The National Science Foundation’s (NSF) Experimental Program to Stimulate Competitive Research (EPSCoR) provides science resources to its jurisdictions, which constitute 28 states, the Commonwealth of Puerto Rico, Guam and the US Virgin Islands.
A recent Capitol Hill briefing spotlighted the program’s work to expand science research and education across US states and territories that have traditionally been underfunded. Speakers noted how the program fosters career development and high-paying job opportunities in Science, Technology, Engineering and Mathematics (STEM) fields. The briefing was moderated by Paul Hill, Chancellor of the West Virginia Higher Education Policy Commission. NSF Deputy Director Cora Marrett also gave introductory remarks at the briefing.
James Rice, Project Director for South Dakota EPSCoR, highlighted the important role businesses in his state play in providing career opportunities for STEM undergraduate students. In partnership with the South Dakota Department of Economic Development, South Dakota EPSCoR established the Dakota SEEDS program to connect STEM undergraduate students with career opportunities at 200 participating South Dakota companies. The program has provided a total of 231 interns (32 percent of participants) full time positions at the companies where they had interned.
EPSCoR states and commonwealths are also important for expanding STEM research and education for racial minorities. NSF reports that the populations of EPSCoR jurisdictions consist of 24 percent of the nation’s African-Americans in areas that are home to 50 percent of Historically Black Colleges and Universities. The EPSCoR jurisdiction’s populations also compose 49 percent of the nation’s Native Hawaiians and Pacific Islanders; 40 percent of the nation’s American Indians and Alaskan Natives; 16 percent of the nation’s Hispanics. EPSCoR jurisdictions include 16 percent of the nation’s Hispanics Serving Institutions and 68 percent of the Tribal Colleges and Universities.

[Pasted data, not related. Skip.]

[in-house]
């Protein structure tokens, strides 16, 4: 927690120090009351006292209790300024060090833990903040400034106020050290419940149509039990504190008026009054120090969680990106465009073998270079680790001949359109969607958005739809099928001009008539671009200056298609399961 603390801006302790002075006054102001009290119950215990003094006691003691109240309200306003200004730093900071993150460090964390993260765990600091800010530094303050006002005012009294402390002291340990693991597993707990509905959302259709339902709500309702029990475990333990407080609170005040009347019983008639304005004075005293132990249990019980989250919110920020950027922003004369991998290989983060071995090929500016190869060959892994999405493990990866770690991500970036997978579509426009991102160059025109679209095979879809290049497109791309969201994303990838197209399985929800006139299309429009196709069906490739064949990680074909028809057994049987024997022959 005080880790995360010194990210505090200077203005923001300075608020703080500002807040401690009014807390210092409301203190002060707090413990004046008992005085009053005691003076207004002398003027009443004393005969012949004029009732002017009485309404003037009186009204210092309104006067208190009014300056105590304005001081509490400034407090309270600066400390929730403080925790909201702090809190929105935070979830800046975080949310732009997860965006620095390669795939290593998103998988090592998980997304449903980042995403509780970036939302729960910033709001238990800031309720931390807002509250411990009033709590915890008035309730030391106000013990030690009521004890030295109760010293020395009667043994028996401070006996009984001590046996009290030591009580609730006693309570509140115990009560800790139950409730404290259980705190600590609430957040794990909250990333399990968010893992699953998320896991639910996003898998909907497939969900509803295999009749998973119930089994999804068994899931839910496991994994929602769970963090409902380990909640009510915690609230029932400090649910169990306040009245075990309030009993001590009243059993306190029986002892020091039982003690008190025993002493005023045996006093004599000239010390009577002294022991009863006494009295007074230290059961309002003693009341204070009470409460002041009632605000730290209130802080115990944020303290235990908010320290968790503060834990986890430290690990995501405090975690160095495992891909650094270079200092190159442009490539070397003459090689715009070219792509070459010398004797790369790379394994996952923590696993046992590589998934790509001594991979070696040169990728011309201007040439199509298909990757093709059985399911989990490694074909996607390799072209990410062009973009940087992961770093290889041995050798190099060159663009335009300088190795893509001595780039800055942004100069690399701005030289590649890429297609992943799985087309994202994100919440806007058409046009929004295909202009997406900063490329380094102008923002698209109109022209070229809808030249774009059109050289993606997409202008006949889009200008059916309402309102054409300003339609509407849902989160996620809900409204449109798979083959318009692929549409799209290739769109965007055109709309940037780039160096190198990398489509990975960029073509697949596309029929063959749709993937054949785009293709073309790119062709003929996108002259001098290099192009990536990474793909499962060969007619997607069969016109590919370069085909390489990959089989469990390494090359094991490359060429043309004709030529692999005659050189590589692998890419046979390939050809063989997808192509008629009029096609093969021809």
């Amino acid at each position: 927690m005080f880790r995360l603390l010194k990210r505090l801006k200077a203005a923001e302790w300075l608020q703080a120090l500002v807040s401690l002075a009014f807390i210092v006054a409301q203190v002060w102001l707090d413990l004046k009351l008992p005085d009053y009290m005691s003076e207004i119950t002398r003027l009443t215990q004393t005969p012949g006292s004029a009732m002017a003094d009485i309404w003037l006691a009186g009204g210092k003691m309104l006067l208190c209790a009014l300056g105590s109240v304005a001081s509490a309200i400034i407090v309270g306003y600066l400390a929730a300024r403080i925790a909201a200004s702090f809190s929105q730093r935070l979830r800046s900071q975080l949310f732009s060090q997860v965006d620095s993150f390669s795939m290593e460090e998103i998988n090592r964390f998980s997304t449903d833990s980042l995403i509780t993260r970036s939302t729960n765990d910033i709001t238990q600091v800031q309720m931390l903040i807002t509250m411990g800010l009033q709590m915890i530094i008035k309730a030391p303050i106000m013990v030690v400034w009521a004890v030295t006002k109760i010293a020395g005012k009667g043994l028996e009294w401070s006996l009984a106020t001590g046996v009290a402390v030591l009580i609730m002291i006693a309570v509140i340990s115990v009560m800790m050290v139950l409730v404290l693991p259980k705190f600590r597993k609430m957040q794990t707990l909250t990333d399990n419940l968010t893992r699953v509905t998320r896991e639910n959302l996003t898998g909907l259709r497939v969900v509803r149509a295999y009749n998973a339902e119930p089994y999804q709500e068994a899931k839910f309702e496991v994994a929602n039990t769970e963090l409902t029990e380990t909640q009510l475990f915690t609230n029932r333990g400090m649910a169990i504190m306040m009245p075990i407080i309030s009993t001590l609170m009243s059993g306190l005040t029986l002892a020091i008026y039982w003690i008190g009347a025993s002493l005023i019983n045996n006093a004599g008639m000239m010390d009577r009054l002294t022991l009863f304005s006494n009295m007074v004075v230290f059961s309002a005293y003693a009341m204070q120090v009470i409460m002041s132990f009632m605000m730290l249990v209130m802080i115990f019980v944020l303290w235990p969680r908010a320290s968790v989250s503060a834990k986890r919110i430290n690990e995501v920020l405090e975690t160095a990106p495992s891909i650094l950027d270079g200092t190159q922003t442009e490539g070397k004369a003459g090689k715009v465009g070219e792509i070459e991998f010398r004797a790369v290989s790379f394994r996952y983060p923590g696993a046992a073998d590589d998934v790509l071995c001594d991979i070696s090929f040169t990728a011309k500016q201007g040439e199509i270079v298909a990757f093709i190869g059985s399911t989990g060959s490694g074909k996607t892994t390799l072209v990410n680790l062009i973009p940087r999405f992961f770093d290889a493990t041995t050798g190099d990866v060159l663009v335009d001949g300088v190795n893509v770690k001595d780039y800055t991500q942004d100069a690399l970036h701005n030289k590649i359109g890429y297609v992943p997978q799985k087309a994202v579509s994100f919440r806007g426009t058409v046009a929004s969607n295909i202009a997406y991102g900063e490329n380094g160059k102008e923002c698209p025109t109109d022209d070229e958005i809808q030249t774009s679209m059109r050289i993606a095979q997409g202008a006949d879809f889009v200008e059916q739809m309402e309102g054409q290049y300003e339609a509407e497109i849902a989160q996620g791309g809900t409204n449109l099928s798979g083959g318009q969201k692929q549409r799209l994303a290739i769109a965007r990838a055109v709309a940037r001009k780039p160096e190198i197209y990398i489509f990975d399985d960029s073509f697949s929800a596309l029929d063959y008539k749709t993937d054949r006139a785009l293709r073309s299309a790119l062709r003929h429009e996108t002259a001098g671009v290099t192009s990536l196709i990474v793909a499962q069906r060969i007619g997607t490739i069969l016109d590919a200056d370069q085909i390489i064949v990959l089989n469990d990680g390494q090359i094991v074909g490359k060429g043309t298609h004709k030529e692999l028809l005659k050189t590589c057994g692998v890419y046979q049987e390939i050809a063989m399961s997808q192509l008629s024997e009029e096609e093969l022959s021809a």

The Virgin Islands EPSCoR Project Director Henry Smith noted how the EPSCoR program had partially funded research into invasive lionfish, including research into improving methods for its harvesting for the fishing industry. He also noted how EPSCoR funding has contributed to the understanding of coral reef resiliency. Rising sea temperatures, ocean acidification, ineffective management and other factors are affecting the decline of reefs, which are an important part of the local economy. Smith compared the loss of coral reefs with the tourism financial loss that would occur if Washington, DC saw its cherry blossoms dwindle.
Additional information on EPSCoR is available here.